Background: Widespread community engagement in advance care planning (ACP) is needed to overcome barriers to ACP implementation.
Objective: Develop, implement, and evaluate a model for community-based ACP in rural populations with low English language fluency and health care access using lay patient navigators.
Design: A statewide initiative to improve ACP setting/subjects—trained in a group session approach, bilingual patient navigators facilitated 1-hour English and Spanish ACP sessions discussing concerns about choosing a surrogate decision maker and completing an advance directive (AD). Participants received bilingual informational materials, including Frequently Asked Questions, an AD in English or Spanish, and Goal Setting worksheet.
Measurement: Participants completed a program evaluation and 4-item ACP Engagement Survey (ACP-4) postsession.
Results: For 18 months, 74 ACP sessions engaged 1034 participants in urban, rural, and frontier areas of the state; 39% were ethnically diverse, 69% female. A nurse or physician co-facilitated 49% of sessions. Forty-seven percent of participants completed an ACP-4 with 29% planning to name a decision maker in the next 6 months and 21% in the next 30 days; 31% were ready to complete an AD in the next 6 months and 22% in the next 30 days. Evaluations showed 98% were satisfied with sessions. Thematic analysis of interviews with facilitators highlighted barriers to delivering an ACP community-based initiative, strategies used to build community buy-in and engagement, and ways success was measured.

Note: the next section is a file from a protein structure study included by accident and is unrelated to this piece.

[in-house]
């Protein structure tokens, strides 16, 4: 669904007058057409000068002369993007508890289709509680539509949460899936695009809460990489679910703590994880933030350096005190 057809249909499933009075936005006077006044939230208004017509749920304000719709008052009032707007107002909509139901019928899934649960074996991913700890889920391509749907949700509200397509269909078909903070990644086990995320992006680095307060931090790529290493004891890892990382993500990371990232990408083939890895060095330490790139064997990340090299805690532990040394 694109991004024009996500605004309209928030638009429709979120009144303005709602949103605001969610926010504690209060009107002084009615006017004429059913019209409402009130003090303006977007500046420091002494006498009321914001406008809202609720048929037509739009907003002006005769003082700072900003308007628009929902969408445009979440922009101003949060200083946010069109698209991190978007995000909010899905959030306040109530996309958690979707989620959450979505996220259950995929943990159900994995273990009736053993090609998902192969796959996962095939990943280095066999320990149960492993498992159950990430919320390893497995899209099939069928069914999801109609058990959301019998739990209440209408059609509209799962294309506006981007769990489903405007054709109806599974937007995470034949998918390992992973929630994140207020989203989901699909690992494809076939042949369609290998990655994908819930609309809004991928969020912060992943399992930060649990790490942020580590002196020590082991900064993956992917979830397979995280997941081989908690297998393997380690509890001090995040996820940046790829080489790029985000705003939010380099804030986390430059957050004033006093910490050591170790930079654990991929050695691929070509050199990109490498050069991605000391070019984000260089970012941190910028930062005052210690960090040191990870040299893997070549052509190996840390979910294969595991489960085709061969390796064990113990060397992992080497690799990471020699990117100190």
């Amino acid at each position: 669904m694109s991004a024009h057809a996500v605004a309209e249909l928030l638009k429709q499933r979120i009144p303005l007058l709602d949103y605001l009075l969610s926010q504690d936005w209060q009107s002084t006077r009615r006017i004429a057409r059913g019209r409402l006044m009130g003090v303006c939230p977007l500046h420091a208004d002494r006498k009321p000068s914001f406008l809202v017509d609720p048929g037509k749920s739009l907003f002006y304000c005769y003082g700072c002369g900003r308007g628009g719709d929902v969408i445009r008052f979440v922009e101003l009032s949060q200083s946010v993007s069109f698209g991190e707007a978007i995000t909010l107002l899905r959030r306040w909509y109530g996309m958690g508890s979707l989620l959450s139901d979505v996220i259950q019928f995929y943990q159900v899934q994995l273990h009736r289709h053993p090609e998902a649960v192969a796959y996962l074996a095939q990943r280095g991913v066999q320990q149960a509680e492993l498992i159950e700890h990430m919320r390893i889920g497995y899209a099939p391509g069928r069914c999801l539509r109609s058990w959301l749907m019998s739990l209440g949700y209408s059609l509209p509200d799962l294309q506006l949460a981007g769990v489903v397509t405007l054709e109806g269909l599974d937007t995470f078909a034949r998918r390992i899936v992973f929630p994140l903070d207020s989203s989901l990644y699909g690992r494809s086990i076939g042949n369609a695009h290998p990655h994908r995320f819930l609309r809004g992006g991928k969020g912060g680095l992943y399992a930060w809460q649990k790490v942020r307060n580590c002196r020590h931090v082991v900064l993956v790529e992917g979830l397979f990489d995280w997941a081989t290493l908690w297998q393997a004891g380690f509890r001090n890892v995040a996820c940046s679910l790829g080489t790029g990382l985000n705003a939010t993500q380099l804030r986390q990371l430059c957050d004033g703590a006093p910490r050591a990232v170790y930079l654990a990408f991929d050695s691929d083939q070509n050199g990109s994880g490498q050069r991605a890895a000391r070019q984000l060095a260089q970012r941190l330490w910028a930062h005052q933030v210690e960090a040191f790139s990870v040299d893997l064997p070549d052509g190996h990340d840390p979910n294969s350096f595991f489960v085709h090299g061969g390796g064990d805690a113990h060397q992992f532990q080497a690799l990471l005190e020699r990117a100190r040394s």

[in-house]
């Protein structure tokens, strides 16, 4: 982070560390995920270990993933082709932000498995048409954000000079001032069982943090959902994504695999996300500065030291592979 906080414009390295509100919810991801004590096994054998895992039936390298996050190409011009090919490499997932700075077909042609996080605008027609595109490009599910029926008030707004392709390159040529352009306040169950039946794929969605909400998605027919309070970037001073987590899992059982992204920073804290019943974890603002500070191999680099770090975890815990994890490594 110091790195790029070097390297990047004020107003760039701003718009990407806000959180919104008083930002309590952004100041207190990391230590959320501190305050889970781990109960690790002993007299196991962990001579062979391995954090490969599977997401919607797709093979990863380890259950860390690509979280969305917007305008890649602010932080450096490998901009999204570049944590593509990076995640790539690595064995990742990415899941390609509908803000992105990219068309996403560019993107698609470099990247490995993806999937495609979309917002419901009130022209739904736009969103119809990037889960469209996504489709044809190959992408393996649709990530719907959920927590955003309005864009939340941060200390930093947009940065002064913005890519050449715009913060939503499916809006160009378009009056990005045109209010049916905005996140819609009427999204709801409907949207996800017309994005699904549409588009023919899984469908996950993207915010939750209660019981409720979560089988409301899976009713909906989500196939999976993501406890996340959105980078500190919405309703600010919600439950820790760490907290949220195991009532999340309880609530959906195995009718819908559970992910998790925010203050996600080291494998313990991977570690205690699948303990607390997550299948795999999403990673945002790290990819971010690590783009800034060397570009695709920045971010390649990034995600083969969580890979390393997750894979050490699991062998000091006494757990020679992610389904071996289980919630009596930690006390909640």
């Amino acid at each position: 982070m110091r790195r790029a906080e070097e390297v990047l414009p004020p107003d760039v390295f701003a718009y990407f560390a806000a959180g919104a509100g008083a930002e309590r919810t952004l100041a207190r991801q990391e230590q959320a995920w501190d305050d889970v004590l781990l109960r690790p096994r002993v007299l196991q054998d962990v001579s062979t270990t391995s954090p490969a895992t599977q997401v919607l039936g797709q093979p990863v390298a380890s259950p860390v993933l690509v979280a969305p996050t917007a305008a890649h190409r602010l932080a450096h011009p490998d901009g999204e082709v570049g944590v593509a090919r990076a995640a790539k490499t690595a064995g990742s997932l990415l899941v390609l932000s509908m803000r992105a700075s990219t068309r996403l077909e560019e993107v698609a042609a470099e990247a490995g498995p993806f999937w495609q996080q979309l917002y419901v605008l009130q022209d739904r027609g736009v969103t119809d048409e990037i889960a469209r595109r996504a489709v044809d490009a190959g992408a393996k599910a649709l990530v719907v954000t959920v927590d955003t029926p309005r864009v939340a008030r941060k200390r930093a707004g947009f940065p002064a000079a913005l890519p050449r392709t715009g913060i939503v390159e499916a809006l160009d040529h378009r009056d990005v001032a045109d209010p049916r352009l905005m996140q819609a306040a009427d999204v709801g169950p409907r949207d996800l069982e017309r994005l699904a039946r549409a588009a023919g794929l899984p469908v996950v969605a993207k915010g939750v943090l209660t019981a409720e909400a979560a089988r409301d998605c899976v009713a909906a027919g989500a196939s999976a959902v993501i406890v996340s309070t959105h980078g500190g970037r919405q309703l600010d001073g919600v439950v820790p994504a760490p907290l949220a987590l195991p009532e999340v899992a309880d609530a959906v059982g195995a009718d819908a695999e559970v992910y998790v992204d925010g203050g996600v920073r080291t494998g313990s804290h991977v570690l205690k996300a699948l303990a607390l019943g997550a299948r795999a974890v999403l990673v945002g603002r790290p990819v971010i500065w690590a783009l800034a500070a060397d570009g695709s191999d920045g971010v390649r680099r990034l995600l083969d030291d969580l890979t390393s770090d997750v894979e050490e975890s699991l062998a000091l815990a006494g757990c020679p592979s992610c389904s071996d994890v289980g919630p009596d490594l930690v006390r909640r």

Conclusion: Patient navigators effectively engaged underserved and ethnically diverse rural populations in community-based settings. This model can be adapted to improve ACP in other underserved populations.
An increasing number of palliative care educational programs strive to meet the workforce need for palliative care clinicians. This growth necessitates development of robust quality standards. The purpose of this Delphi consensus process was to describe high-quality postlicensure interprofessional palliative care education programs. The steering committee, composed of 6 faculty with experience implementing interprofessional palliative care educational programs, developed initial characteristics, definitions, and subcategories, which were refined through a series of 3 iterative Delphi surveys and a public presentation at a national palliative care meeting. More than 50 palliative care clinicians and educators representing multiple professions were invited to participate in the Delphi surveys; 20 completed round 1, 23 completed round 2, and 15 participants completed round 3. The final consensus included 6 characteristics with definitions, and both required and recommended subcategories for each characteristic. Identified characteristics include competencies, content, educational strategies, interprofessional focus, evaluation, and systems integration. This initial description of quality for postlicensure interprofessional palliative care education programs may be used by learners to guide program selection, new or existing program faculty for course development or quality improvement, or professional organizations to evaluate program quality in a program certification or quality award initiative.